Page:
Renin-Angiotensin System Inhibition Effect on Post-MI Mortality and New-Onset Atrial Fibrillation

cardiac ekg heart failure ICU
cardiac ekg heart failure ICU
Renin-angiotensin system inhibition was linked with a reduced 3-year risk of all-cause mortality in patients with congestive heart failure and atrial fibrillation.

A retrospective observational cohort study reported in the Journal of the American Heart Association found that inhibition of the renin-angiotensin system (RAS) reduced the risk of mortality post-acute myocardial infarction (AMI) in patients with and without congestive heart failure (CHF).1

In previous research involving patients with CHF and/or left ventricular dysfunction, inhibition of the RAS with angiotensin-converting enzyme inhibitors (ACEI) and angiotensin II receptor blockers (ARB) decreased the risk of recurring AMI, hospitalization, and death.2-4 In addition, these agents have been shown to have antiarrhythmic properties.5

Guidelines from the United States and Europe recommend RAS inhibition for this patient group and further suggest that it may prevent new-onset atrial fibrillation (AF).6,7 

To elucidate the benefits of ACEI and ARB, the researchers investigated whether their use was associated with lower cardiovascular and all-cause mortality, stroke, and reinfarction in patients who were post-AMI with and without CHF and/or AF.

They further aimed to determine whether the risk of new-onset AF was lower with RAS inhibition in patients with no AF history or in-hospital AF diagnosis post-AMI. 

The final sample included 112,648 adult patients (median age, 72; 35.5% women) across 72 coronary care units in Sweden who had been admitted for a first AMI; 73.9% were treated with ACEI or ARB or both.

RAS inhibition was linked with a reduced 3-year risk of all-cause mortality in each of the study’s 4 subgroups:

  • Patients with CHF and AF (n=11,489; hazard ratio [HR]: 0.75; 95% CI, 0.70-0.81)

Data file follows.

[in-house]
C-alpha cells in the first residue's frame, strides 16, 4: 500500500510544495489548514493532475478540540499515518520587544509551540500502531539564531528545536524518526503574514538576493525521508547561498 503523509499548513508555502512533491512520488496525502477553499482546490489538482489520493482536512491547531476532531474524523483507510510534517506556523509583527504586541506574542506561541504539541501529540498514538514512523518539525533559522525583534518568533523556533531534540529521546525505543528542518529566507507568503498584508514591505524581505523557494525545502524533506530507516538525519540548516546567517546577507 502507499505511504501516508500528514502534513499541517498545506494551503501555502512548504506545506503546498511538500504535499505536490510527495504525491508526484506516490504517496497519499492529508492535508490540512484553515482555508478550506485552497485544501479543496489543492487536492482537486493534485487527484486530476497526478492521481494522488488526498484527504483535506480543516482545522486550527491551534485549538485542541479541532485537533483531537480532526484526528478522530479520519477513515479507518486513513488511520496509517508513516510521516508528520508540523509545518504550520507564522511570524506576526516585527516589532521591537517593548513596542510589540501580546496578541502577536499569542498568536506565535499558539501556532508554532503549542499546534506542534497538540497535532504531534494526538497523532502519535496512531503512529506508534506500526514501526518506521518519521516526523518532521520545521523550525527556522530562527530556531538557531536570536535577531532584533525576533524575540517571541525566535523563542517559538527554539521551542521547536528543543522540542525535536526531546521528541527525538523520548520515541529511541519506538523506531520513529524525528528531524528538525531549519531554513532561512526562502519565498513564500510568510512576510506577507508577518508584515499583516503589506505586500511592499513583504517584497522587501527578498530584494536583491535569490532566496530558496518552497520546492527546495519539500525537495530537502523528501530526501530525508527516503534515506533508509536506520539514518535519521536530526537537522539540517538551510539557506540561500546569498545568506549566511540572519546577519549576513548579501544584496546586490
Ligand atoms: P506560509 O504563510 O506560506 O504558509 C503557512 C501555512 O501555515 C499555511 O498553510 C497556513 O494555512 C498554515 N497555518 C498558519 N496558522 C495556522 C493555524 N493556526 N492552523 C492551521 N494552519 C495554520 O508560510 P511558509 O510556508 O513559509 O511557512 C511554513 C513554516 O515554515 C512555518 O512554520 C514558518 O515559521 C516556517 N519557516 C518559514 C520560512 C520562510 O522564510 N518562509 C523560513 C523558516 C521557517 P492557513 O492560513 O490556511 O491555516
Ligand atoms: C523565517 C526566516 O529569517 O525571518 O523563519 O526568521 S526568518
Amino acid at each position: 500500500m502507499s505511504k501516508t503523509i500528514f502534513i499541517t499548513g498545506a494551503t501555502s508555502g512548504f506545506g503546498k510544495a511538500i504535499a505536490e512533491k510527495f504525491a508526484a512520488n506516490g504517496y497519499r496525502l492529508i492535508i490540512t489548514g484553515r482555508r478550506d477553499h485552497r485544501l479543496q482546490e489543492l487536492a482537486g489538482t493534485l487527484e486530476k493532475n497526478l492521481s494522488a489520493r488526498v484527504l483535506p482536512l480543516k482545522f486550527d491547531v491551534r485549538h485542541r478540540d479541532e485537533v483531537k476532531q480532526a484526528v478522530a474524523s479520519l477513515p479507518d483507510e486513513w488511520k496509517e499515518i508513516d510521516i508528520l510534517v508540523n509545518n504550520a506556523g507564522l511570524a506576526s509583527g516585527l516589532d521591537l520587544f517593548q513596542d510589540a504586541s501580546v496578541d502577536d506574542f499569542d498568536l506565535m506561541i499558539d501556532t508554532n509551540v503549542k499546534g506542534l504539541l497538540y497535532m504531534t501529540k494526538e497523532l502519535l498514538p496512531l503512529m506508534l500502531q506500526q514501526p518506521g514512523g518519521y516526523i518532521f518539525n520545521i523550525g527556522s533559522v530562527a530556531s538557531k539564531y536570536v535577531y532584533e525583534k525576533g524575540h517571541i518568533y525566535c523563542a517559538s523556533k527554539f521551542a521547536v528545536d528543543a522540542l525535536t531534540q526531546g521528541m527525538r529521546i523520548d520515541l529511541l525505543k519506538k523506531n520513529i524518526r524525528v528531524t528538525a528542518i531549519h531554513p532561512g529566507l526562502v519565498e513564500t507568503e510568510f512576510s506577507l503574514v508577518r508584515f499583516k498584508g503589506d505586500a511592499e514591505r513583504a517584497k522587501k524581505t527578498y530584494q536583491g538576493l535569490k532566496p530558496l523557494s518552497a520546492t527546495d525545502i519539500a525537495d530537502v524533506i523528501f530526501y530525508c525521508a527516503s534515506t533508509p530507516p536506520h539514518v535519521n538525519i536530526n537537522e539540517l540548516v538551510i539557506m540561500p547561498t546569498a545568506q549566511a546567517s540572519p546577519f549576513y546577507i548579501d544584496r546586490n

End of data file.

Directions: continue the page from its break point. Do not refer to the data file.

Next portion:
• Patients with CHF without AF (n=31,676; HR: 0.65; 95% CI, 0.60-0.69)
  • Patients with AF without CHF (n=10,066; HR: 0.82; 95% CI, 0.75-0.90)
  • Patients without either CHF or AF (n=59,417; HR: 0.76; 95% CI, 0.72-0.81)

No association was observed between RAS inhibition and a lower 3-year risk of new-onset AF in patients with no history of AF and with CHF (HR: 0.96; 95% CI, 0.84-1.10) or without CHF (HR: 1.12; 95% CI, 1.02-1.22).

These results align with those of prior research, including the Survival and Ventricular Enlargement (SAVE) trial and the Valsartan in Acute Myocardial Infarction (VALIENT) trial, among others.8,4

“The lower risk of mortality observed in our study, and in previous trials, might be a result of reduction in myocardial infarct expansion, ventricular remodeling, and ventricular dilatation observed with RAS inhibition,” the investigators wrote.

Disclosures: Dr Andell reports receiving speaker fees from AstraZeneca; Dr Spaak reports receiving honoraria from Abbott/AbbVie, MSD, AstraZeneca, and Bristol-Myers Squibb; and Dr Oldgren reports receiving consultant and lecture fees from Bayer, Boehringer Ingelheim, and Bristol-Myers Squibb/Pfizer. 

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  1. Batra G, Lindhagen L, Andell P, et al. Angiotensin-converting enzyme inhibitors and angiotensin II receptor blockers are associated with improved outcome but do not prevent new-onset atrial fibrillation after acute myocardial infarction [published online March 20, 2017]. J Am Heart Assoc. doi:10.1161/JAHA.116.005165
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